If my better half gets home from work early enough I plan to be at the annual State of the City on Tuesday.
This address is going to be critical for a number of reasons: Mike is setting the tone for his administration and it's his first chance to officially show that he's putting his campaign promises into action. Stop buying, start fixing....
There's a major shift in the thinking about our government between the election process and official events like this one. During the election there were many exhorting us to pay attention to ALL of the city council elections because our system of local government is a "weak mayor" where the mayor has the same voting power as the rest of the council. Yet when issues arise - or problems, like executive session becoming a sieve - the wagons circle and the mayor alone is expected to be the voice of the government.
Mike has a couple of situations in front of him right out of the gate that will test his campaign promises and how he will be able to follow through. The current discussion Kerry wrote of on his blog about Dunwoody's stormwater infrastructure (which he also alluded to in his response to my own survey of candidates) is a prime example. It has never been a secret that the stormwater system was one in a long line of systems neglected by DeKalb county. It's also not a secret that the City took over that responsibility. Too big for our city government, but guaranteed to be neglected further by the county. There's no cheap or easy way out of this. So why was Council buying up land for "parks", that were never going to be parks, when the stormwater system needed serious attention and investment? Mike can't speak to that personally - but four other council members can. I wish the state of the city address left time open to the council members involved in the land buying decision to explain how they chose their priorities.
I would also like to hear how the open drainage ditches connected to the water works on Peeler factor in to the stormwater repairs and upgrades. Some of these ditches (not natural creeks, but ditches designed for runoff) are essentially manmade ravines 40 feet deep and run in and out of private property. Is there a plan to upgrade these too? Close them in? Leave them be? What's the answer?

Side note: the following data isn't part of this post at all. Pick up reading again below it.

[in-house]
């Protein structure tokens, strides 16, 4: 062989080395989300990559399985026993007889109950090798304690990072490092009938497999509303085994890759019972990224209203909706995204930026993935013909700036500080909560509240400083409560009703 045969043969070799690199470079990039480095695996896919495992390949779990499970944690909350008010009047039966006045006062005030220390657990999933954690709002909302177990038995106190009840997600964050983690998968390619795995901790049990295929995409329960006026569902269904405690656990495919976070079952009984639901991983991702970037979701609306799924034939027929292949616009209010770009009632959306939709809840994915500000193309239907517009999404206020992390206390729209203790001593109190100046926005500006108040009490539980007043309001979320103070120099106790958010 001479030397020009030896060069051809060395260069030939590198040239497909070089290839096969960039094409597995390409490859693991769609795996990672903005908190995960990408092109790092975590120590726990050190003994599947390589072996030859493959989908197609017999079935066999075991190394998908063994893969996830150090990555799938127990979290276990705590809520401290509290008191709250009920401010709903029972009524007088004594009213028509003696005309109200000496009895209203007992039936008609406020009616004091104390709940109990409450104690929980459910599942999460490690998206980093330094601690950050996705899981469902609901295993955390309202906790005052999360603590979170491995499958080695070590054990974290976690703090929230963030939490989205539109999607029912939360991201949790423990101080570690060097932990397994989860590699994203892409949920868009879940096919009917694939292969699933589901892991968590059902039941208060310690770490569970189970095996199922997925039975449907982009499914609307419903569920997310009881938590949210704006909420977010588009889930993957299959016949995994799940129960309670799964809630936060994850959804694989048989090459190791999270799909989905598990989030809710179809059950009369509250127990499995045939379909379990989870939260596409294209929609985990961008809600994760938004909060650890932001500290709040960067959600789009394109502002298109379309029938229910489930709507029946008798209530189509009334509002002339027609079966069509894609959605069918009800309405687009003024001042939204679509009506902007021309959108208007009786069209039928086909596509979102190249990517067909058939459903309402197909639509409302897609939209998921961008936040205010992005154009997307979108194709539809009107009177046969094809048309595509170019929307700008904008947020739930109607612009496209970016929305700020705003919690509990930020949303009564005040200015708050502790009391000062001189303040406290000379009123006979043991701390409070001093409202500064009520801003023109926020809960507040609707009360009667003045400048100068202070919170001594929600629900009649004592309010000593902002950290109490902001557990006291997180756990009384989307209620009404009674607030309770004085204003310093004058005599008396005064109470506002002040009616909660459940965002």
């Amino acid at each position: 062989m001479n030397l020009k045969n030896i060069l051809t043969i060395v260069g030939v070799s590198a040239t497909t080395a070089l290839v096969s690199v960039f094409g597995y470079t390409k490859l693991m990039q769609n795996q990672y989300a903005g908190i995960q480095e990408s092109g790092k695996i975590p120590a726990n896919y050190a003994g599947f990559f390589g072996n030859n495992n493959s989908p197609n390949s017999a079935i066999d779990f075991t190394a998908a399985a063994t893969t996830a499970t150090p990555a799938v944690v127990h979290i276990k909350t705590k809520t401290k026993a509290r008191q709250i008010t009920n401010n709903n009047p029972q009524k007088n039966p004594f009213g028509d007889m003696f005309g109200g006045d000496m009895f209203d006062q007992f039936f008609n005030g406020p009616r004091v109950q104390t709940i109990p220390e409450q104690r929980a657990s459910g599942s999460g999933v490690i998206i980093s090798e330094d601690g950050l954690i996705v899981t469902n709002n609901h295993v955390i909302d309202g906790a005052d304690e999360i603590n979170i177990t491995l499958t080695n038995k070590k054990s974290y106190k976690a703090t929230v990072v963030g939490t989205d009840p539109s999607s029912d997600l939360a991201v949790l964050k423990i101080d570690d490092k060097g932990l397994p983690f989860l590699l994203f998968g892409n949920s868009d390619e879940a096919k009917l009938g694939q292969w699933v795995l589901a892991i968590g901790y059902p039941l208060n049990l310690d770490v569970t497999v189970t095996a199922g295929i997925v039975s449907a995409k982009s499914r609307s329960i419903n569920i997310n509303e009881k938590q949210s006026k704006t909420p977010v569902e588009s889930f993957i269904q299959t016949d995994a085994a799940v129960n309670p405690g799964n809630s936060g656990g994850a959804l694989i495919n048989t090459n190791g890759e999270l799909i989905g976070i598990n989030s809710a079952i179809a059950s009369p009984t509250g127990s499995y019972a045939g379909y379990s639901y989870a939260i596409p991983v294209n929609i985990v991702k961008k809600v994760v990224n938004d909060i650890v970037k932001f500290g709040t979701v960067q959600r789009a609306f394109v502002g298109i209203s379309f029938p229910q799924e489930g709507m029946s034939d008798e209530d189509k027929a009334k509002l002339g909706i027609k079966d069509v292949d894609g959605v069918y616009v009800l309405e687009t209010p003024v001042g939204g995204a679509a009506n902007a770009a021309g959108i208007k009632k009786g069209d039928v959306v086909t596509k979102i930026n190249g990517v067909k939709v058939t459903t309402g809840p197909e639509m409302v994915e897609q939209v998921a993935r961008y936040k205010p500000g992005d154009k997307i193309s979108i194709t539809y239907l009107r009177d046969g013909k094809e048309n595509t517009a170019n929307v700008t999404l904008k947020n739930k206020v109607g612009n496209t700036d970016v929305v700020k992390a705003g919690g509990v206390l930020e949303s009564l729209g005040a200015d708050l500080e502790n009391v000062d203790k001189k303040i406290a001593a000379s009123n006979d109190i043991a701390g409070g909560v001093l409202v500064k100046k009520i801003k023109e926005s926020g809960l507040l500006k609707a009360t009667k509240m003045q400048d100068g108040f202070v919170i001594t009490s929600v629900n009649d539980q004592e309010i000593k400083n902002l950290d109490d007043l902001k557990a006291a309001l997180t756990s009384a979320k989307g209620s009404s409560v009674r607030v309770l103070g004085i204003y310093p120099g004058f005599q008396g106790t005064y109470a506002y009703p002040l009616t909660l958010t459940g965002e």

The other issue at the front of the city's mind are leaks from confidential executive session. Everyone has a story about how they heard something from somewhere that originated with city hall that was supposed to be confidential. That's the problem: if it's confidential, we're not supposed to know about it. Not even once, not even one person. Yet so many of us can point to at least one episode in three years of existence.
IMHO, this one is an issue of "growing pains". If a private HOA or civic group spills some gossip, it's not quite as big a deal because it's private groups with limited legal liability. But now that we're a city - one that many would like to see fail and cease to exist - every little detail matters. There is no law or standard or edict so small that it can be ignored when we're sitting on the DOJ's radar. If you're working at city hall in any capacity you have to be aware of and respect every last detail of the law and ethical standards especially confidentiality. If you can't get out of the community organization mindset, if you can't resist the urge to gossip or vent - whether you're elected, appointed, or hired - then you want to have a serious think about whether working for the City of Dunwoody is where you want to be.
Mike's decision to bring in Bob Wilson as an "investigator" is a good sign that he's not going to allow Dunwoody to get sunk by idle gossip. Ideally, Wilson's role would be as an educator in what government confidentiality is down to the smallest detail, rather than sniffing out the rat-fink. Ideally, the person(s) who slipped up and ran their mouths out of line would man up and admit it.
But no, that doesn't seem like it's going to happen. The wagons are circled and everything is about "confidentiality" now that there's a problem. These person(s) are putting Mike in the position of having to be Mayor Hard-Ass when his and the council's attention could be directed to other pressing issues and our finances could be spent elsewhere.
Now that the real estate genie is out of the bottle, it's time to stop hiding behind the "confidentiality" curtain and address the questions that have been raised. If the land the city purchased wasn't going to be a park or other recreational facility, why was it a priority? Per Lundsten, if the land is now public property, does council have a right to keep discussions of its use and/or disposal in executive session? Are we going to have to keep dealing with special-interest priorities taking center stage when documented infrastructure needs can't be ignored? If so, please explain why. If not, how is council going to reassess their priorities in Mike's administration? Dodging the questions will only make the speculation worse. Just deal with it openly and the speculation vanishes.
Finally, I'd like to hear Mike's POV on Chris Pike's economic development report. The conclusions at the end talk about how the city should diversify its income to ensure stability. That means the private sector has to be diversified too. Hopefully his comments will include something to the effective of "get out of the way and let our citizens have as much flexibility as possible in making a living and as many options as possible in case the large corporation(s) we entice to relocate here changes their mind and moves away or folds or has massive layoffs after arriving." The old adage "don't put all of your eggs in one basket" applies here.
A girl can dream. ;-) We'll find out Tuesday night if it comes true.